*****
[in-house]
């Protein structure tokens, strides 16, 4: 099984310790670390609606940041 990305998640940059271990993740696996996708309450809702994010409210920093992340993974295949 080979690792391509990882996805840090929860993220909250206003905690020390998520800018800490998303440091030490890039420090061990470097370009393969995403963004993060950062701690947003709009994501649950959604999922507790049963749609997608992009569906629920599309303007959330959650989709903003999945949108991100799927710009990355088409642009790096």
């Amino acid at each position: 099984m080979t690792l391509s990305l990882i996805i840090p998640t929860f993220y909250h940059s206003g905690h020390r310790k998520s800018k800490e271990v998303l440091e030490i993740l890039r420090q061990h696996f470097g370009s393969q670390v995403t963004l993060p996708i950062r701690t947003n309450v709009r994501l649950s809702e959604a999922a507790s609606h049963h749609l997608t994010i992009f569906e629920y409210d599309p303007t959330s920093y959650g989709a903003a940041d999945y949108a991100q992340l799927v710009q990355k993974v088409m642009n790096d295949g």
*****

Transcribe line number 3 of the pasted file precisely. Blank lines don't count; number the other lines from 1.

């Amino acid at each position: 099984m080979t690792l391509s990305l990882i996805i840090p998640t929860f993220y909250h940059s206003g905690h020390r310790k998520s800018k800490e271990v998303l440091e030490i993740l890039r420090q061990h696996f470097g370009s393969q670390v995403t963004l993060p996708i950062r701690t947003n309450v709009r994501l649950s809702e959604a999922a507790s609606h049963h749609l997608t994010i992009f569906e629920y409210d599309p303007t959330s920093y959650g989709a903003a940041d999945y949108a991100q992340l799927v710009q990355k993974v088409m642009n790096d295949g």